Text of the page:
Vatican's point man for religious life: 'We've started to listen again'

by John L. Allen Jr.

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Brazilian Archbishop Joao Braz de Aviz is pictured in his office at the Vatican June 4. (CNS photo/Paul Haring)

From time to time, Vatican officials are accused of living in a bubble, detached from the complex and sometimes harsh realities facing ordinary people. However accurate that may be in individual cases, it’s certainly not the story of Brazilian Archbishop João Bráz de Aviz, 64, appointed in January as the new prefect of the Congregation for Institutes of Consecrated Life and Societies of Apostolic Life.

Consider these details from his biography:

  • Bráz grew up in a poor family in the southern Brazilian state of Paraná, with four brothers and three sisters – the youngest sister, today 47, has Down’s syndrome. His father was a butcher.

  • His surroundings were so rural that when a child was born, the family had to travel by horse-drawn carriage for 25 miles to have the baby baptized. A priest visited their area once a month, so popular lay leaders were in charge of catechism, worship, and devotional life.

  • As a young priest, Bráz was once on his way to a village to say Mass when he stumbled upon an armored car robbery. He was shot during the crossfire, with bullets perforating his lungs and intestines and one eye. Although he survived and surgeons were able to save his eye, he still carries fragments of those bullets in his body.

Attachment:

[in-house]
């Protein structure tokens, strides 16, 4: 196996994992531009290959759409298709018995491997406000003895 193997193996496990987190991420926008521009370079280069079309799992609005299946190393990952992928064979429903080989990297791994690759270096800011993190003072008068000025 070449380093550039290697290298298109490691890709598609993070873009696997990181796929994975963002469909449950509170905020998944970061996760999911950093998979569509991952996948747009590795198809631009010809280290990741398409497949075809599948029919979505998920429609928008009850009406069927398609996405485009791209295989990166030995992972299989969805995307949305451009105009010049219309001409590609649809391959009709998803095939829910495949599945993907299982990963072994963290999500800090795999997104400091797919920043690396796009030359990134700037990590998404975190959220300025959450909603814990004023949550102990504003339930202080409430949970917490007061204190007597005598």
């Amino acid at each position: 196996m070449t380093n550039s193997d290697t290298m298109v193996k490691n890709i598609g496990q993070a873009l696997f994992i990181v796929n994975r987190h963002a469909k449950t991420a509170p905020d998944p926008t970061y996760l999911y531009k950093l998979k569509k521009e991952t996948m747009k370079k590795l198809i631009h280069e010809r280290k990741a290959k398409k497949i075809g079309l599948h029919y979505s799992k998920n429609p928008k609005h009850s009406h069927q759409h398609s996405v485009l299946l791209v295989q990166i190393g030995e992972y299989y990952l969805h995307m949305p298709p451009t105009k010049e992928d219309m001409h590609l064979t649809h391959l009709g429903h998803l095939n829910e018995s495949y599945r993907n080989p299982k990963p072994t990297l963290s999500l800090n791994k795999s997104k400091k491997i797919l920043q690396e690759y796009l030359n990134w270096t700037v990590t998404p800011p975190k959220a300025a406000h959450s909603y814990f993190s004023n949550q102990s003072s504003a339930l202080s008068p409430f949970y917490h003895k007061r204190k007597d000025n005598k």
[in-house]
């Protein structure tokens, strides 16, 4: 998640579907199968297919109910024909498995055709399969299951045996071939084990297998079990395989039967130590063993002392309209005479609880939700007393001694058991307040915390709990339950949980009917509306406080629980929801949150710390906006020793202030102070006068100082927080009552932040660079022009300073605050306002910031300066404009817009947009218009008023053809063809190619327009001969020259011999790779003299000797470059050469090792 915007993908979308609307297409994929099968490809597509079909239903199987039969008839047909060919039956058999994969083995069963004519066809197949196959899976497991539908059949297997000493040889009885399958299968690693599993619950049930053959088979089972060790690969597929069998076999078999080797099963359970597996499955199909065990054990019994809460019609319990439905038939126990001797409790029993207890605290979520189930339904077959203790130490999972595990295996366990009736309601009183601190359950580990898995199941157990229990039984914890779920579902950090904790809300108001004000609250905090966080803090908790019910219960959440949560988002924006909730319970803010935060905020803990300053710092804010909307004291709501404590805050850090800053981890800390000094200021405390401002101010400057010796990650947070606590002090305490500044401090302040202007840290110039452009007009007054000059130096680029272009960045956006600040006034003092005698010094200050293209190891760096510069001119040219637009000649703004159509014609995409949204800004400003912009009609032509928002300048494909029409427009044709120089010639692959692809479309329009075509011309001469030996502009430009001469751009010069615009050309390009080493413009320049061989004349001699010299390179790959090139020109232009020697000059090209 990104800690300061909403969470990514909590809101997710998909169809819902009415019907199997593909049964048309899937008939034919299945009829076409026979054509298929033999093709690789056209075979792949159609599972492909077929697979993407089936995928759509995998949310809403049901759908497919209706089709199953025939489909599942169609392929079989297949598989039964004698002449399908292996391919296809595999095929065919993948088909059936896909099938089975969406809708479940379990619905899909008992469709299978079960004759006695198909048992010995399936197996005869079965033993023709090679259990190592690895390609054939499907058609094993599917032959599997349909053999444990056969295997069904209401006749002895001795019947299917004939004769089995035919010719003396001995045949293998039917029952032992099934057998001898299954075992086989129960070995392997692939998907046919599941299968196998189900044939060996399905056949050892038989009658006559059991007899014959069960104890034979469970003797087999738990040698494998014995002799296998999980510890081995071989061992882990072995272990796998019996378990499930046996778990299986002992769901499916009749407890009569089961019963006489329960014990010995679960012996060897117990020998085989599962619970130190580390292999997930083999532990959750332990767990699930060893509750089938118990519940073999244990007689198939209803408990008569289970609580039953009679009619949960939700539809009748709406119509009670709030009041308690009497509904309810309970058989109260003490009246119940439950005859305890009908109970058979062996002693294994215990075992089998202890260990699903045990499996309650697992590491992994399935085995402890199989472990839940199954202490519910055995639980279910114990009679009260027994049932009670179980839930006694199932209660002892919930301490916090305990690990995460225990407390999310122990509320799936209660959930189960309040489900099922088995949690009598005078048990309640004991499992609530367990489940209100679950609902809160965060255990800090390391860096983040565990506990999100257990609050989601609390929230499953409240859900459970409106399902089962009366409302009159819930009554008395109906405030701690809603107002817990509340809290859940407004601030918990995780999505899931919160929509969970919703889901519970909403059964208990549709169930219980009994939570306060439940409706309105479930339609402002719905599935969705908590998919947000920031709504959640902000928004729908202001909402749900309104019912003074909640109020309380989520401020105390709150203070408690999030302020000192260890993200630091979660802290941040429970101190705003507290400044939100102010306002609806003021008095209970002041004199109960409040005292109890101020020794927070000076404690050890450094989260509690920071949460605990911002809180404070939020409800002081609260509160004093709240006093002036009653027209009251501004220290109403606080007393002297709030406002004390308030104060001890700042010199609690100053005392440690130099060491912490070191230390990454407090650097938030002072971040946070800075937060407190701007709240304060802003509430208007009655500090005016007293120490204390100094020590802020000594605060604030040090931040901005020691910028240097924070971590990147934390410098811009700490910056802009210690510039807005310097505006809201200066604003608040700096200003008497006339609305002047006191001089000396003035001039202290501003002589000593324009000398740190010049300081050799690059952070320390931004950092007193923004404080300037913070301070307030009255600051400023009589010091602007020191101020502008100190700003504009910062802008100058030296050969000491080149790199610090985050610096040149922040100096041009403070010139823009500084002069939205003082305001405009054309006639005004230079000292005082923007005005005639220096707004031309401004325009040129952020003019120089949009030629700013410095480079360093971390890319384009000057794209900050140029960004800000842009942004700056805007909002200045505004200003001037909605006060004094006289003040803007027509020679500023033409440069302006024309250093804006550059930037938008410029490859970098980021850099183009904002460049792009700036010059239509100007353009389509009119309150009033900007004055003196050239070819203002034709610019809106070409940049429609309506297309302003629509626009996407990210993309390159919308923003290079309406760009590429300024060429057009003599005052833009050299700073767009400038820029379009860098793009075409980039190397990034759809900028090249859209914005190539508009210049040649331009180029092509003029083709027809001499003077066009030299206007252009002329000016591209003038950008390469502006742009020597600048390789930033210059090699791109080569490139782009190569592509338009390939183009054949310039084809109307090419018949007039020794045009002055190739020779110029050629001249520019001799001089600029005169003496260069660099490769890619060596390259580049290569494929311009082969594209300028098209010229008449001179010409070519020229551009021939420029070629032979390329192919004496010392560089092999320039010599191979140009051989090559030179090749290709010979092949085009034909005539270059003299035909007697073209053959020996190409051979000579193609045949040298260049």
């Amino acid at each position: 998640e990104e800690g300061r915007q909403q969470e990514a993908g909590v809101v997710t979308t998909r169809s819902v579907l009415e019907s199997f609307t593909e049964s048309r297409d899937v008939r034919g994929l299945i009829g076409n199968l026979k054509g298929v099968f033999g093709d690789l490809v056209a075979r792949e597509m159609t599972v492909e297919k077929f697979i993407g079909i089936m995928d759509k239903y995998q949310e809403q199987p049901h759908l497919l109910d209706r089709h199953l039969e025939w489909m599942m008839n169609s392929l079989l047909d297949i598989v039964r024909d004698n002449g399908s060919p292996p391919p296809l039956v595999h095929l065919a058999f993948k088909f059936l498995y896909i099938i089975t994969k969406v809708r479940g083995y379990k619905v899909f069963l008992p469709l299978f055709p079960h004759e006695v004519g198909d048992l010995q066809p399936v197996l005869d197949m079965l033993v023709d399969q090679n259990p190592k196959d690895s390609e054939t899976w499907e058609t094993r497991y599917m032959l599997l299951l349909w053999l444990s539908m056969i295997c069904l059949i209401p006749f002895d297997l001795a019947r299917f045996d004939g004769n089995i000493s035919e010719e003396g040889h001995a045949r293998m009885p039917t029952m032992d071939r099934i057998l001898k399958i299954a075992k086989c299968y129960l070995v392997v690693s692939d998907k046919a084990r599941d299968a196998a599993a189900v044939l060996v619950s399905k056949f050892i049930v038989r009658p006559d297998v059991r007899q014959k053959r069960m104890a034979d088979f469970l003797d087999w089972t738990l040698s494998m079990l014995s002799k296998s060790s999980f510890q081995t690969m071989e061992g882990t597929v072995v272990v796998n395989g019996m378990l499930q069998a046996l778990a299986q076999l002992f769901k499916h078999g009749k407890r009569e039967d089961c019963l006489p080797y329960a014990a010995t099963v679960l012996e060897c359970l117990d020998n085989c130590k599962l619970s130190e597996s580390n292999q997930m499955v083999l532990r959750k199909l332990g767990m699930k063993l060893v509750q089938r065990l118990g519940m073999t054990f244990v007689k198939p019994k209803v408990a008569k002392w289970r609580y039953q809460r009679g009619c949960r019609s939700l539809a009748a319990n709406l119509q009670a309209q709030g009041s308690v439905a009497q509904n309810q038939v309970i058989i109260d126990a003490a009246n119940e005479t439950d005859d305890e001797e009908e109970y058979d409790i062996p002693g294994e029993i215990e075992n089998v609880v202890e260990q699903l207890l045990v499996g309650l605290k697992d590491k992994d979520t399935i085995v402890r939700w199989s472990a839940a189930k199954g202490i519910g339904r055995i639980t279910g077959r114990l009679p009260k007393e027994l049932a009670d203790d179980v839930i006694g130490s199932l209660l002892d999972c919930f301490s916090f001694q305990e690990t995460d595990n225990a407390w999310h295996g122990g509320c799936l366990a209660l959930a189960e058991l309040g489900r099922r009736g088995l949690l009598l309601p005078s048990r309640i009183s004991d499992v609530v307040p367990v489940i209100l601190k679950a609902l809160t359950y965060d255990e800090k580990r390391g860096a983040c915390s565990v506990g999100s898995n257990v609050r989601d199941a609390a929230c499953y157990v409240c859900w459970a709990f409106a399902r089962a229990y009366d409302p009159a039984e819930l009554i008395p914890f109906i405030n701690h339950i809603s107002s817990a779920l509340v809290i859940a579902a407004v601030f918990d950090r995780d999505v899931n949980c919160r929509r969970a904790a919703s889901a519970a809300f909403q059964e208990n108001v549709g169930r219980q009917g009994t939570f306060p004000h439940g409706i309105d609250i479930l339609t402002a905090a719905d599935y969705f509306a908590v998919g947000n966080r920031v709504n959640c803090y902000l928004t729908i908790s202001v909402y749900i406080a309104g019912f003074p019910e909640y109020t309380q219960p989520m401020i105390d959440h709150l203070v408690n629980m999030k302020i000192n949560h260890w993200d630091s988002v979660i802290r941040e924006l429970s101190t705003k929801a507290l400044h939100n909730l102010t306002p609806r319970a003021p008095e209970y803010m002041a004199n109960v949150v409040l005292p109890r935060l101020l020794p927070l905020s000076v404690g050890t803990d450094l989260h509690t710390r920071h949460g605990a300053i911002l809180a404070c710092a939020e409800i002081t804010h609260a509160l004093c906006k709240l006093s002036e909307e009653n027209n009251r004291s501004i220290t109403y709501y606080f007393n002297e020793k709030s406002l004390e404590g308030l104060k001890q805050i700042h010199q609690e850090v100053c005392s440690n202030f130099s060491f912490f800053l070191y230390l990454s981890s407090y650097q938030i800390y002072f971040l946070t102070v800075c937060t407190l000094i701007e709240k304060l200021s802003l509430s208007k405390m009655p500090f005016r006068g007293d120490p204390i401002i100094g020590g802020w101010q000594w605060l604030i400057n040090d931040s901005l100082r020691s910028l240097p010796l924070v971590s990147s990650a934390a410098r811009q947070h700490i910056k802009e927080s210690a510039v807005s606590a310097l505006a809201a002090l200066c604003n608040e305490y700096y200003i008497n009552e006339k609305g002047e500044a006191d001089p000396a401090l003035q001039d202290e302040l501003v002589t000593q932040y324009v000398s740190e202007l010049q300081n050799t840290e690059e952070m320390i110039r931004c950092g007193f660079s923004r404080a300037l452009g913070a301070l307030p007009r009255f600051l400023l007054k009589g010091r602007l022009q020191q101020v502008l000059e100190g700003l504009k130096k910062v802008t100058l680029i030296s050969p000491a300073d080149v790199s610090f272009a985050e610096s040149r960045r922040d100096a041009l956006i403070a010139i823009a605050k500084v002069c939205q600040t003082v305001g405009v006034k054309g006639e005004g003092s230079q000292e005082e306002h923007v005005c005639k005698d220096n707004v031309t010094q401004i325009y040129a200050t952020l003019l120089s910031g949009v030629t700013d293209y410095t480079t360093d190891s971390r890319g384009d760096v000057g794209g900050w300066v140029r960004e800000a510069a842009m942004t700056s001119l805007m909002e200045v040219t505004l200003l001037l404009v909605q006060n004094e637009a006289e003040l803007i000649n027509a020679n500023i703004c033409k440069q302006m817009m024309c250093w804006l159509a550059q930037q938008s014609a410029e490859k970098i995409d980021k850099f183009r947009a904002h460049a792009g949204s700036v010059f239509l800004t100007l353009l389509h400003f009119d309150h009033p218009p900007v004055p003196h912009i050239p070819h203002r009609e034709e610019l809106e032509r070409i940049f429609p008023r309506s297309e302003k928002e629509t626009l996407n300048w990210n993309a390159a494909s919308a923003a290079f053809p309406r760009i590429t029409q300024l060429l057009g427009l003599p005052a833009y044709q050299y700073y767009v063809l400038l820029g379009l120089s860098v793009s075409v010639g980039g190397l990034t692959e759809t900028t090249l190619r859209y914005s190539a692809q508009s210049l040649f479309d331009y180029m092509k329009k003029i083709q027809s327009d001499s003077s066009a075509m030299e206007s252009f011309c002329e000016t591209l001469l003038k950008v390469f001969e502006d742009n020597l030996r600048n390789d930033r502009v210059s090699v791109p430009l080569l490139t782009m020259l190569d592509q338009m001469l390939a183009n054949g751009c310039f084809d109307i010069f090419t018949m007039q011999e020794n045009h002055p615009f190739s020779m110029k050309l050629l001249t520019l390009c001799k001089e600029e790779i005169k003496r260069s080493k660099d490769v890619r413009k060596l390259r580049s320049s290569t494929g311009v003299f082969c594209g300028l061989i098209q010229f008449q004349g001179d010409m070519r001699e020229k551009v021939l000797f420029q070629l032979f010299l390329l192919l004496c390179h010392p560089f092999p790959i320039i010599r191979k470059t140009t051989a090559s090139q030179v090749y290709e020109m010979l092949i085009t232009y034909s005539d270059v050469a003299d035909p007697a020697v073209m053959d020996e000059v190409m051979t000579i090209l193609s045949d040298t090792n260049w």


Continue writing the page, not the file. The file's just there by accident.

In a recent interview with the prestigious Italian journal 30 Giorni, Bráz, who's very close to the Focolare movement and its spirituality of unity, spoke about his upbringing as well as the challenges he faces as the Vatican’s point man for religious life. The interview was conducted by veteran journalist Gianni Valente.

With striking candor, Bráz refers to a breakdown in trust between the Vatican and many religious orders because of "some positions taken previously." The reference is to his predecessor, Slovenian Cardinal Franc Rodé, who repeatedly decried a “crisis” in religious life following the Second Vatican Council (1962-65), related in part to what Rodé regarded as excessively liberalizing currents in some communities.

Without denying that there are problems, Bráz said, his main aim is to “rebuild trust” by approaching issues in a new way – “without preemptive condemnations,” he said, “and by listening to people’s concerns.”

For more, including NCR's translation of some of the exchange with Bráz, see: Vatican's point man for religious life: 'We've started to listen again'

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